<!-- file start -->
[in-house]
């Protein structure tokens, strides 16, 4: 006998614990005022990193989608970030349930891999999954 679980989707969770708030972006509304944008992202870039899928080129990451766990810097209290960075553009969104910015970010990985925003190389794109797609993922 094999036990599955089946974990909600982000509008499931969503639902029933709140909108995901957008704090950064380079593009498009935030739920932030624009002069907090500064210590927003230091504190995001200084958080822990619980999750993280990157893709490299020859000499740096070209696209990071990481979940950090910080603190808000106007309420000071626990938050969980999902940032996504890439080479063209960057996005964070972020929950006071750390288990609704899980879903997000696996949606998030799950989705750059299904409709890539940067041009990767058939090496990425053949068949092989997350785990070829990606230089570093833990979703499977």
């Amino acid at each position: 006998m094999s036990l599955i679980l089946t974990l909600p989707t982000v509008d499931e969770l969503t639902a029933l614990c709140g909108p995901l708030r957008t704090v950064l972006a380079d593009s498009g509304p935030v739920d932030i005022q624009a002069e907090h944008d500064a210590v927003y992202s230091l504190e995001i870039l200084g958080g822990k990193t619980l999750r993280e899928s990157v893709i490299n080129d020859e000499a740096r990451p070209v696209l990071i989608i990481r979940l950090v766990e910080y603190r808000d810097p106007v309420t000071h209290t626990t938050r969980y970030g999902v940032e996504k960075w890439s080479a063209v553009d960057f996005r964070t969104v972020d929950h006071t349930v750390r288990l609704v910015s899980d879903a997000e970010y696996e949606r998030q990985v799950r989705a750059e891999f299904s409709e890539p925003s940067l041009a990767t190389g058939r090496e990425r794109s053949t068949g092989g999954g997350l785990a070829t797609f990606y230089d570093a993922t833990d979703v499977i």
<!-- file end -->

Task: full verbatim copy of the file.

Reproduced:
[in-house]
């Protein structure tokens, strides 16, 4: 006998614990005022990193989608970030349930891999999954 679980989707969770708030972006509304944008992202870039899928080129990451766990810097209290960075553009969104910015970010990985925003190389794109797609993922 094999036990599955089946974990909600982000509008499931969503639902029933709140909108995901957008704090950064380079593009498009935030739920932030624009002069907090500064210590927003230091504190995001200084958080822990619980999750993280990157893709490299020859000499740096070209696209990071990481979940950090910080603190808000106007309420000071626990938050969980999902940032996504890439080479063209960057996005964070972020929950006071750390288990609704899980879903997000696996949606998030799950989705750059299904409709890539940067041009990767058939090496990425053949068949092989997350785990070829990606230089570093833990979703499977």
């Amino acid at each position: 006998m094999s036990l599955i679980l089946t974990l909600p989707t982000v509008d499931e969770l969503t639902a029933l614990c709140g909108p995901l708030r957008t704090v950064l972006a380079d593009s498009g509304p935030v739920d932030i005022q624009a002069e907090h944008d500064a210590v927003y992202s230091l504190e995001i870039l200084g958080g822990k990193t619980l999750r993280e899928s990157v893709i490299n080129d020859e000499a740096r990451p070209v696209l990071i989608i990481r979940l950090v766990e910080y603190r808000d810097p106007v309420t000071h209290t626990t938050r969980y970030g999902v940032e996504k960075w890439s080479a063209v553009d960057f996005r964070t969104v972020d929950h006071t349930v750390r288990l609704v910015s899980d879903a997000e970010y696996e949606r998030q990985v799950r989705a750059e891999f299904s409709e890539p925003s940067l041009a990767t190389g058939r090496e990425r794109s053949t068949g092989g999954g997350l785990a070829t797609f990606y230089d570093a993922t833990d979703v499977i």